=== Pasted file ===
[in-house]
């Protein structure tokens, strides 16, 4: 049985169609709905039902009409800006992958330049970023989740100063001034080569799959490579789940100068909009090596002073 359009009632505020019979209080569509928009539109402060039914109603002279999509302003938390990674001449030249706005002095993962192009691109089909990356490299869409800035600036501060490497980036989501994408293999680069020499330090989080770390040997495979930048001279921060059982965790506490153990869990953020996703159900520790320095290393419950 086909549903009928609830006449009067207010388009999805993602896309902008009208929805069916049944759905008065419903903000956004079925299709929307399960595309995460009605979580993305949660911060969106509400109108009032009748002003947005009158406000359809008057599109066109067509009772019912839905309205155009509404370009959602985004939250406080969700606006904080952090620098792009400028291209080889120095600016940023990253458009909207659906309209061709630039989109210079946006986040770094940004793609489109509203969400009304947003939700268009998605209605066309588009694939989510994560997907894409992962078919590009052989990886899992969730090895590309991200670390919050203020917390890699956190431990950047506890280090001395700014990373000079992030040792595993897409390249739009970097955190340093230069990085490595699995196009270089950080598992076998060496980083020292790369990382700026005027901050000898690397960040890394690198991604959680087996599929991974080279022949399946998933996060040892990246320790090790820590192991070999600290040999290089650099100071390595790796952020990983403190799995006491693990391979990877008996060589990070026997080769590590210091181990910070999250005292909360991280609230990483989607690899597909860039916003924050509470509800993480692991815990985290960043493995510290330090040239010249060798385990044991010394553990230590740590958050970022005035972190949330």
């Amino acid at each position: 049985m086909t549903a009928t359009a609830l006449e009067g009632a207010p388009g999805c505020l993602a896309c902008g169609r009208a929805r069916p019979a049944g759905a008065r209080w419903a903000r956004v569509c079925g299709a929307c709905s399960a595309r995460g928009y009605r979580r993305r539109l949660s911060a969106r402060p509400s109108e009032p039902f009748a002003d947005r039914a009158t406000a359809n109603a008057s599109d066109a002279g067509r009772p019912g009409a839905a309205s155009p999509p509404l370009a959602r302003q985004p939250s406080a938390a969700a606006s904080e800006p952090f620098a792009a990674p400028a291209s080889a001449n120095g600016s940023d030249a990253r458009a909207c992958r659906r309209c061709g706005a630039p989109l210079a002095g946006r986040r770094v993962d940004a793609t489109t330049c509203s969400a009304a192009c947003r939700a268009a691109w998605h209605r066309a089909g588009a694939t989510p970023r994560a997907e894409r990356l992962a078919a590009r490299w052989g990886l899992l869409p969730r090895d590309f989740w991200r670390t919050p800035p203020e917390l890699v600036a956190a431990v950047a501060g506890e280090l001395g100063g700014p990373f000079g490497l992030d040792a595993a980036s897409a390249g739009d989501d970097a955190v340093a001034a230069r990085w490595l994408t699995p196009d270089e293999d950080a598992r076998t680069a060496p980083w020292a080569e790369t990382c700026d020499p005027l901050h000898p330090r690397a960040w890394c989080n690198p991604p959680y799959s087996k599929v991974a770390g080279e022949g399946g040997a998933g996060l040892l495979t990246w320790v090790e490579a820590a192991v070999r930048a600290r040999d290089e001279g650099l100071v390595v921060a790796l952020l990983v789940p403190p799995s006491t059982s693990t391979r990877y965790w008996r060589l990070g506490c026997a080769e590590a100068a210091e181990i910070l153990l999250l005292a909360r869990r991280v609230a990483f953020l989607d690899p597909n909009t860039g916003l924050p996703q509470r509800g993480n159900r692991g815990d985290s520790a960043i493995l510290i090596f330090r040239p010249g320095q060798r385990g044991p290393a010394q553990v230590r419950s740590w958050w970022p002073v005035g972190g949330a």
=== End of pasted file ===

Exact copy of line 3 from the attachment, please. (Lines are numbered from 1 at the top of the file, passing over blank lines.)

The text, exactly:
């Amino acid at each position: 049985m086909t549903a009928t359009a609830l006449e009067g009632a207010p388009g999805c505020l993602a896309c902008g169609r009208a929805r069916p019979a049944g759905a008065r209080w419903a903000r956004v569509c079925g299709a929307c709905s399960a595309r995460g928009y009605r979580r993305r539109l949660s911060a969106r402060p509400s109108e009032p039902f009748a002003d947005r039914a009158t406000a359809n109603a008057s599109d066109a002279g067509r009772p019912g009409a839905a309205s155009p999509p509404l370009a959602r302003q985004p939250s406080a938390a969700a606006s904080e800006p952090f620098a792009a990674p400028a291209s080889a001449n120095g600016s940023d030249a990253r458009a909207c992958r659906r309209c061709g706005a630039p989109l210079a002095g946006r986040r770094v993962d940004a793609t489109t330049c509203s969400a009304a192009c947003r939700a268009a691109w998605h209605r066309a089909g588009a694939t989510p970023r994560a997907e894409r990356l992962a078919a590009r490299w052989g990886l899992l869409p969730r090895d590309f989740w991200r670390t919050p800035p203020e917390l890699v600036a956190a431990v950047a501060g506890e280090l001395g100063g700014p990373f000079g490497l992030d040792a595993a980036s897409a390249g739009d989501d970097a955190v340093a001034a230069r990085w490595l994408t699995p196009d270089e293999d950080a598992r076998t680069a060496p980083w020292a080569e790369t990382c700026d020499p005027l901050h000898p330090r690397a960040w890394c989080n690198p991604p959680y799959s087996k599929v991974a770390g080279e022949g399946g040997a998933g996060l040892l495979t990246w320790v090790e490579a820590a192991v070999r930048a600290r040999d290089e001279g650099l100071v390595v921060a790796l952020l990983v789940p403190p799995s006491t059982s693990t391979r990877y965790w008996r060589l990070g506490c026997a080769e590590a100068a210091e181990i910070l153990l999250l005292a909360r869990r991280v609230a990483f953020l989607d690899p597909n909009t860039g916003l924050p996703q509470r509800g993480n159900r692991g815990d985290s520790a960043i493995l510290i090596f330090r040239p010249g320095q060798r385990g044991p290393a010394q553990v230590r419950s740590w958050w970022p002073v005035g972190g949330a």